THE BLOG
04/22/2013 03:56 pm ET | Updated Jun 22, 2013

The Joy of Language Barriers

I am living in a distinctly exciting, frustrating, and creativity-enhancing environment. As a Fulbright Scholar applicant, I applied for a country where I would not need to be fluent in another language. I was awarded my first choice - the Republic of Georgia. Now that I am here, I am immersed in the Georgian language. I decided to attempt learning not only this language but also the unique Georgian alphabet, for this is such a rich environment in which to learn. Moreover, I am teaching Georgians who are working at becoming more adept at speaking and writing English. This has presented me with some wonderful experiences, most of which I never anticipated.

When I first arrived in Georgia, I was limited to a few words - hello and thank you. To be honest, there were times I mixed them up. Gamarjobat (hello) sounded very similar to Gmadlobt (thank you) to me, especially if I tried to speak quickly. Now, I rarely mix them up, but the Georgian letters comprising "hello" and "thank you" still appear as squiggly lines until I get out my Georgian alphabet flashcards and look closely at the individual letters. Even as I stumbled with the words at first, my native Georgian speaking neighbors, shopkeepers, taxi drivers, and colleagues were friendly and forgiving to me.

Without speaking a word, my husband and I are recognized as foreigners. With our Irish heritage and its accompanying lighter coloring, our different style of clothing, and our mannerisms, we stand out as different from the norm. This can be endearing. It is not uncommon for us to be followed by school children when we are walking through the streets of the city. They want to practice their English that they are learning in school. We ask them elementary phrases such as " How are you?" to which they reply, "I am fine, thank you, and you?" They smile and seem proud of their abilities as we engage them in simple conversations. The widespread teaching of English in Georgian schools has proven to be very convenient for us as well. Indeed, when we encounter problems with our rental house, our non-English speaking landlady sends for a neighborhood teenager to serve as a translator.

The language barrier has resulted in improvement of my pantomiming skills. Early in my time here, I entered a store, pointed to a brush, pointed to my hair and made silly, loud blowing sounds. The storekeeper laughed, and quickly showed me two different models of blow dryers. Mission accomplished. This approach can go to the extreme at times. I teach a group of mid-level third year English language students in an English Media class. They are learning about blogging, and part of my approach has been having them read and discuss different styles of blogging. I always go over vocabulary words with them, but sometimes run into snags when they don't know a word and my simple drawings on the blackboard or gestures do not effectively express the word. Such was the case when we read the word somersault. My gestures and simple explanations drew expressions of confusion from the class. I finally bent down and did a somersault. They laughed and quickly said the equivalent Georgian word. As I somewhat dizzily stood up and mumbled that it had been a few years since I had attempted one of those, they exclaimed, "You must exercise very much in the morning, yes?" I laughed and replied " You will not forget that word somersault now, I am sure!"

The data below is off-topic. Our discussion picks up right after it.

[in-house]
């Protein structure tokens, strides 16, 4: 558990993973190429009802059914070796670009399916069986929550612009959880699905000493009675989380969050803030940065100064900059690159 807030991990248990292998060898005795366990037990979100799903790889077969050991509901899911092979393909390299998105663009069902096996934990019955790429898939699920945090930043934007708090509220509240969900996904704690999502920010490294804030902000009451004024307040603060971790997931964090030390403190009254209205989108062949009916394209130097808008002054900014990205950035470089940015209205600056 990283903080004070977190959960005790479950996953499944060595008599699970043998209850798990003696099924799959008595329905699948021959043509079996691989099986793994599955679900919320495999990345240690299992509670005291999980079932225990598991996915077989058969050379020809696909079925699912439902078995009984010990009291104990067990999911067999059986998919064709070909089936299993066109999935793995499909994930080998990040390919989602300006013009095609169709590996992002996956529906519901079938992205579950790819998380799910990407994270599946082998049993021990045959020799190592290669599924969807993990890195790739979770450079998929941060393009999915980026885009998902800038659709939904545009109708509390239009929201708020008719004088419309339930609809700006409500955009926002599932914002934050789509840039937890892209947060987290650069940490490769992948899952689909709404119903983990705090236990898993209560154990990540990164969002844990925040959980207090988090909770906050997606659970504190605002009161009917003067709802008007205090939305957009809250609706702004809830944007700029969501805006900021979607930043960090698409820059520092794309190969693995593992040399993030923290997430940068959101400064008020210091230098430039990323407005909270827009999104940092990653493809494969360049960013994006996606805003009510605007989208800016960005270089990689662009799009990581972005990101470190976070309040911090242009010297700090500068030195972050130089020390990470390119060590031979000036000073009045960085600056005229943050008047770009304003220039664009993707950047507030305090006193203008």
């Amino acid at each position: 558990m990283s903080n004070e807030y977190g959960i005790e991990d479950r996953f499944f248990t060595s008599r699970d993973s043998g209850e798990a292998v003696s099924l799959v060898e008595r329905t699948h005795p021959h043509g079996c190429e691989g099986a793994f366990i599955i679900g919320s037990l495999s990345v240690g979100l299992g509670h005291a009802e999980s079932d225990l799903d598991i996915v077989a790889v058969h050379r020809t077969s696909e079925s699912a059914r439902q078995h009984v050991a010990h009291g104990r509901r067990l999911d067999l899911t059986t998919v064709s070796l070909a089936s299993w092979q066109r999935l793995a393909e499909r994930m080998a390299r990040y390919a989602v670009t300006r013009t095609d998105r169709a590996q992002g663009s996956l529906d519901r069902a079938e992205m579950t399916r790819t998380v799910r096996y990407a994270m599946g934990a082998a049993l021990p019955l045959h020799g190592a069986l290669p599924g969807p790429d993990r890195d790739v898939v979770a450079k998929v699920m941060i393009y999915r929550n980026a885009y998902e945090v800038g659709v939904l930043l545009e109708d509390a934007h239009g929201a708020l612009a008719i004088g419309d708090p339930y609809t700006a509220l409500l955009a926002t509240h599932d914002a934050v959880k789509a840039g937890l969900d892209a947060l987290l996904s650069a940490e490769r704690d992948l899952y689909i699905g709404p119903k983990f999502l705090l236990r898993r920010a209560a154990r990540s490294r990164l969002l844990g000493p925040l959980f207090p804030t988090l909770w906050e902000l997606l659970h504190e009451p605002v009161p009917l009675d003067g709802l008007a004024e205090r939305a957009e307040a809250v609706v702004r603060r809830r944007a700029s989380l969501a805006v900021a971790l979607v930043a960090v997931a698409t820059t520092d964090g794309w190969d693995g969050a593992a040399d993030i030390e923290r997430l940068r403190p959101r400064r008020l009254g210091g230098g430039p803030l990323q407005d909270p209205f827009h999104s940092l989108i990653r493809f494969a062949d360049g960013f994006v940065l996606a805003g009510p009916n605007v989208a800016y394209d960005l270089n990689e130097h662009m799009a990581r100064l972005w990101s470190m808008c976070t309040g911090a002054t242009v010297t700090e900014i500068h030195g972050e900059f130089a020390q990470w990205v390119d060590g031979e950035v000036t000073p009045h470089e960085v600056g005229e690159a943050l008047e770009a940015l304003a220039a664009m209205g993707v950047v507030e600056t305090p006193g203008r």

When I meet with my Georgian tutor, I find delightful aspects of the language mixed with frustrating aspects. There are two letters that represent the "ts" and try as I may, I cannot distinguish between the sounds, although native Georgians can clearly hear the difference. Yet, it is delightful when I am learning the words for gray, light blue, brown, and orange. The words can be literally translated as, respectively, the color of ashes, the color of the sky, the color of coffee, and the color of carrots. How poetic this is, while simultaneously being a part of the everyday language of these wonderful people.

I continue to enjoy the nuances of navigating the language barrier, laughing with older Georgians as we share our languages' slang terms, as we engage in foolish but effective pantomimes, and as we correct one another on small specifics in each of our languages. This is one of the many pleasures I did not anticipate when embarking on this wonderful adventure.